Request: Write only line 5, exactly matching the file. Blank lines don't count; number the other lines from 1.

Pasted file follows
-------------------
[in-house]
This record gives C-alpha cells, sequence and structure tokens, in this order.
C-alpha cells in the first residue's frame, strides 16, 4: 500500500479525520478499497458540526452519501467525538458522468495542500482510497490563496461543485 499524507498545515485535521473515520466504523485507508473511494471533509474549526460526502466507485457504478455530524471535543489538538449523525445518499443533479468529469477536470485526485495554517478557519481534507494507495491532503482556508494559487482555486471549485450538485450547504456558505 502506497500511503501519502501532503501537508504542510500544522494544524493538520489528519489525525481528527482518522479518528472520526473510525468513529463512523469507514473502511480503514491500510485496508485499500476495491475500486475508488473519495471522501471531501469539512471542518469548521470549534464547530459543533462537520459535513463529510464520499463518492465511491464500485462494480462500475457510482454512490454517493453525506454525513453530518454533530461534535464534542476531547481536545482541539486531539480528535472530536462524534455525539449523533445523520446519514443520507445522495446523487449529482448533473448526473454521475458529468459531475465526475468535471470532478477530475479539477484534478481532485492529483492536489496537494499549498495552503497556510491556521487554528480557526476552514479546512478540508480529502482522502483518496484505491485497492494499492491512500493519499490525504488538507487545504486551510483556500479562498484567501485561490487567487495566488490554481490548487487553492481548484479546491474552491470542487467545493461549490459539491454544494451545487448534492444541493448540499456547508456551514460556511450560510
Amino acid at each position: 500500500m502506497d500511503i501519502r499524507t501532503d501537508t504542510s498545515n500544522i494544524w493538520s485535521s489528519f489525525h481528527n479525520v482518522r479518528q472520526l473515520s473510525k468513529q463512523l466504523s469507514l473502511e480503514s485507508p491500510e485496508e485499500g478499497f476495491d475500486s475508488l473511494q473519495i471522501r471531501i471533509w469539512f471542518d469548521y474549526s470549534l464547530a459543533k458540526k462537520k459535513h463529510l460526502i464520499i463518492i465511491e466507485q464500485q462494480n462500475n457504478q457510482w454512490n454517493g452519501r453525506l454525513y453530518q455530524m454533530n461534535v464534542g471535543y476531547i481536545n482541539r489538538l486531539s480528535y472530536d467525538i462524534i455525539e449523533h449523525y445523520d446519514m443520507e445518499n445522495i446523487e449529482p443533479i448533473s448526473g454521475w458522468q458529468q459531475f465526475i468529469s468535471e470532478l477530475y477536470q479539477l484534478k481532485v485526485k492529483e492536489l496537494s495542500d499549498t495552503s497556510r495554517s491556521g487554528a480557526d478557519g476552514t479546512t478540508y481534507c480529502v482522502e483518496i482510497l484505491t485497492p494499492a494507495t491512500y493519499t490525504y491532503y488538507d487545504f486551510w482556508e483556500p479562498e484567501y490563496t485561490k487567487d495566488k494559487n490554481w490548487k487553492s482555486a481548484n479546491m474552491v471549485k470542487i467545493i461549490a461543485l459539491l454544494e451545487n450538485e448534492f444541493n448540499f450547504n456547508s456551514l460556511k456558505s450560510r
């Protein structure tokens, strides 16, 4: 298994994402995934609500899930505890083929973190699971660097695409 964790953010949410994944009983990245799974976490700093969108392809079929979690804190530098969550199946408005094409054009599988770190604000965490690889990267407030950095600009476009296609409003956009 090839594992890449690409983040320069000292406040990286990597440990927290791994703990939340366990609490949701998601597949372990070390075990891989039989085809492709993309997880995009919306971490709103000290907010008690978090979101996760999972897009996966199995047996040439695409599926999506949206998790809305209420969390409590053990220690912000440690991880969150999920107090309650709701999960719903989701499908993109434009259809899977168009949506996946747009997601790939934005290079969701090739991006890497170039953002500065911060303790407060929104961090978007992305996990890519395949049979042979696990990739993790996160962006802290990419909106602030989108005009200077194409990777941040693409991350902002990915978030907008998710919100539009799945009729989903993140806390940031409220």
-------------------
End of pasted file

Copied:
């Protein structure tokens, strides 16, 4: 298994994402995934609500899930505890083929973190699971660097695409 964790953010949410994944009983990245799974976490700093969108392809079929979690804190530098969550199946408005094409054009599988770190604000965490690889990267407030950095600009476009296609409003956009 090839594992890449690409983040320069000292406040990286990597440990927290791994703990939340366990609490949701998601597949372990070390075990891989039989085809492709993309997880995009919306971490709103000290907010008690978090979101996760999972897009996966199995047996040439695409599926999506949206998790809305209420969390409590053990220690912000440690991880969150999920107090309650709701999960719903989701499908993109434009259809899977168009949506996946747009997601790939934005290079969701090739991006890497170039953002500065911060303790407060929104961090978007992305996990890519395949049979042979696990990739993790996160962006802290990419909106602030989108005009200077194409990777941040693409991350902002990915978030907008998710919100539009799945009729989903993140806390940031409220």